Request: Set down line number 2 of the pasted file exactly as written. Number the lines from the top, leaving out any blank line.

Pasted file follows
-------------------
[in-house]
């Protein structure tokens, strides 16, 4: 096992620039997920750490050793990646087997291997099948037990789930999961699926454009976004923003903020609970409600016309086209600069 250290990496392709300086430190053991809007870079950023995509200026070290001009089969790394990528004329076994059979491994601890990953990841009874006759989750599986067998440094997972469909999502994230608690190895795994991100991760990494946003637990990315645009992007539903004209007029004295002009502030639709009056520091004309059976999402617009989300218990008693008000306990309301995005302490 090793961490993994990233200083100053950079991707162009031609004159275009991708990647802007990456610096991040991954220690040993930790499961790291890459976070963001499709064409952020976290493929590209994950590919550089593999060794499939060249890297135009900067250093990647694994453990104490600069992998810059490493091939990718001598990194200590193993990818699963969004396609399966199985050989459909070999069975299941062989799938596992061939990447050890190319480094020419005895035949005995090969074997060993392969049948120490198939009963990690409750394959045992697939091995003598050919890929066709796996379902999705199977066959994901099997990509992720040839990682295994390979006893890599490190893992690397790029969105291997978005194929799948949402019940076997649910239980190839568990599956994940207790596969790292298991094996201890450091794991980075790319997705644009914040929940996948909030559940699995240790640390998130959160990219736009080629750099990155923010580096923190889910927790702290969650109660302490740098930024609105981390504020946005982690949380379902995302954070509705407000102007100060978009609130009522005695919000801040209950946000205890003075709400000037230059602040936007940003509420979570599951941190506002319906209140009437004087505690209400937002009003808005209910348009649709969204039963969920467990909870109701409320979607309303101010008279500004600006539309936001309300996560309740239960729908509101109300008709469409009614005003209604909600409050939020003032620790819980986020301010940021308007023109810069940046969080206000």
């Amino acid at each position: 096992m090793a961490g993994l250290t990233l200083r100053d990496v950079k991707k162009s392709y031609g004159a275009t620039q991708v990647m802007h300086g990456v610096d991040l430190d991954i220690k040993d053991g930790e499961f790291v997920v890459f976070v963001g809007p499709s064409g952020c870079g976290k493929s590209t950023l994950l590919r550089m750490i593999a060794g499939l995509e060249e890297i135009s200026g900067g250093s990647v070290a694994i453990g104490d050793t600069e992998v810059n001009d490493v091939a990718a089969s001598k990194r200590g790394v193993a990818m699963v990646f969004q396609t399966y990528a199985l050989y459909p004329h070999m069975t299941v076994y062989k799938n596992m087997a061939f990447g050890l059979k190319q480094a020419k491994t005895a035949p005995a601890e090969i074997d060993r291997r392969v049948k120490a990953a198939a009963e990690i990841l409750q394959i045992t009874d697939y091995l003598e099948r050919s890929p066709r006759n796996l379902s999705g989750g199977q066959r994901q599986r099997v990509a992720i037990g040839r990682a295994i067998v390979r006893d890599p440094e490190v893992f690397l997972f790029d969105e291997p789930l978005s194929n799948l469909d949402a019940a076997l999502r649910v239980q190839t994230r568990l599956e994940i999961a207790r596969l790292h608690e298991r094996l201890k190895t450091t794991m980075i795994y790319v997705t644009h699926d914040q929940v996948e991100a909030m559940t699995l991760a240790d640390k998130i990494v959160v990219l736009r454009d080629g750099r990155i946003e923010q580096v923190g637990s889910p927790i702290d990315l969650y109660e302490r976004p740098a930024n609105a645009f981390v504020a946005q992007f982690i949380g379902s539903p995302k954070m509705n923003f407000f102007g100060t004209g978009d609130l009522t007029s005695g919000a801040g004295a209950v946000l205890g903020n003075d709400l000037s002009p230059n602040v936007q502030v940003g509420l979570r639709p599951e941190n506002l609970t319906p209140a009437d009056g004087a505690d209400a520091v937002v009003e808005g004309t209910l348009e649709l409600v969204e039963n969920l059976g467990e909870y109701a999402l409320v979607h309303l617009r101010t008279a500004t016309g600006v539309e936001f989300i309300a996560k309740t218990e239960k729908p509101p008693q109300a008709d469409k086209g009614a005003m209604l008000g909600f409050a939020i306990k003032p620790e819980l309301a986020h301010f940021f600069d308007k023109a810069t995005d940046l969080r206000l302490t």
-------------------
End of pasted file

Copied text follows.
């Protein structure tokens, strides 16, 4: 096992620039997920750490050793990646087997291997099948037990789930999961699926454009976004923003903020609970409600016309086209600069 250290990496392709300086430190053991809007870079950023995509200026070290001009089969790394990528004329076994059979491994601890990953990841009874006759989750599986067998440094997972469909999502994230608690190895795994991100991760990494946003637990990315645009992007539903004209007029004295002009502030639709009056520091004309059976999402617009989300218990008693008000306990309301995005302490 090793961490993994990233200083100053950079991707162009031609004159275009991708990647802007990456610096991040991954220690040993930790499961790291890459976070963001499709064409952020976290493929590209994950590919550089593999060794499939060249890297135009900067250093990647694994453990104490600069992998810059490493091939990718001598990194200590193993990818699963969004396609399966199985050989459909070999069975299941062989799938596992061939990447050890190319480094020419005895035949005995090969074997060993392969049948120490198939009963990690409750394959045992697939091995003598050919890929066709796996379902999705199977066959994901099997990509992720040839990682295994390979006893890599490190893992690397790029969105291997978005194929799948949402019940076997649910239980190839568990599956994940207790596969790292298991094996201890450091794991980075790319997705644009914040929940996948909030559940699995240790640390998130959160990219736009080629750099990155923010580096923190889910927790702290969650109660302490740098930024609105981390504020946005982690949380379902995302954070509705407000102007100060978009609130009522005695919000801040209950946000205890003075709400000037230059602040936007940003509420979570599951941190506002319906209140009437004087505690209400937002009003808005209910348009649709969204039963969920467990909870109701409320979607309303101010008279500004600006539309936001309300996560309740239960729908509101109300008709469409009614005003209604909600409050939020003032620790819980986020301010940021308007023109810069940046969080206000």